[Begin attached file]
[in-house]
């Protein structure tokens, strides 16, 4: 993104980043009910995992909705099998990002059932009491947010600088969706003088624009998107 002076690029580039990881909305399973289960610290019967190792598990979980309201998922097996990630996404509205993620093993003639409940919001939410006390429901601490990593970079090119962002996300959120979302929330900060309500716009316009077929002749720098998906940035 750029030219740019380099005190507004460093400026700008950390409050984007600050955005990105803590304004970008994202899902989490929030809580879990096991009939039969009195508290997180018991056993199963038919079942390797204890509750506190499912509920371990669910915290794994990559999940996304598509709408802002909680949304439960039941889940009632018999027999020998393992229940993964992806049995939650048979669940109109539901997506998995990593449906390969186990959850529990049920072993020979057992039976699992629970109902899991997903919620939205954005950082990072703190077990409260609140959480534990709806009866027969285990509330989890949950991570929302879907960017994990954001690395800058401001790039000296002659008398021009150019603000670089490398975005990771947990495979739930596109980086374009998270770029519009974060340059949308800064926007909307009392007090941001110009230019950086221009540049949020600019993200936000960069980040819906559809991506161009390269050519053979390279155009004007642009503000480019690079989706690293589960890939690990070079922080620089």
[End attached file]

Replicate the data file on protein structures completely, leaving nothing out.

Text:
[in-house]
């Protein structure tokens, strides 16, 4: 993104980043009910995992909705099998990002059932009491947010600088969706003088624009998107 002076690029580039990881909305399973289960610290019967190792598990979980309201998922097996990630996404509205993620093993003639409940919001939410006390429901601490990593970079090119962002996300959120979302929330900060309500716009316009077929002749720098998906940035 750029030219740019380099005190507004460093400026700008950390409050984007600050955005990105803590304004970008994202899902989490929030809580879990096991009939039969009195508290997180018991056993199963038919079942390797204890509750506190499912509920371990669910915290794994990559999940996304598509709408802002909680949304439960039941889940009632018999027999020998393992229940993964992806049995939650048979669940109109539901997506998995990593449906390969186990959850529990049920072993020979057992039976699992629970109902899991997903919620939205954005950082990072703190077990409260609140959480534990709806009866027969285990509330989890949950991570929302879907960017994990954001690395800058401001790039000296002659008398021009150019603000670089490398975005990771947990495979739930596109980086374009998270770029519009974060340059949308800064926007909307009392007090941001110009230019950086221009540049949020600019993200936000960069980040819906559809991506161009390269050519053979390279155009004007642009503000480019690079989706690293589960890939690990070079922080620089």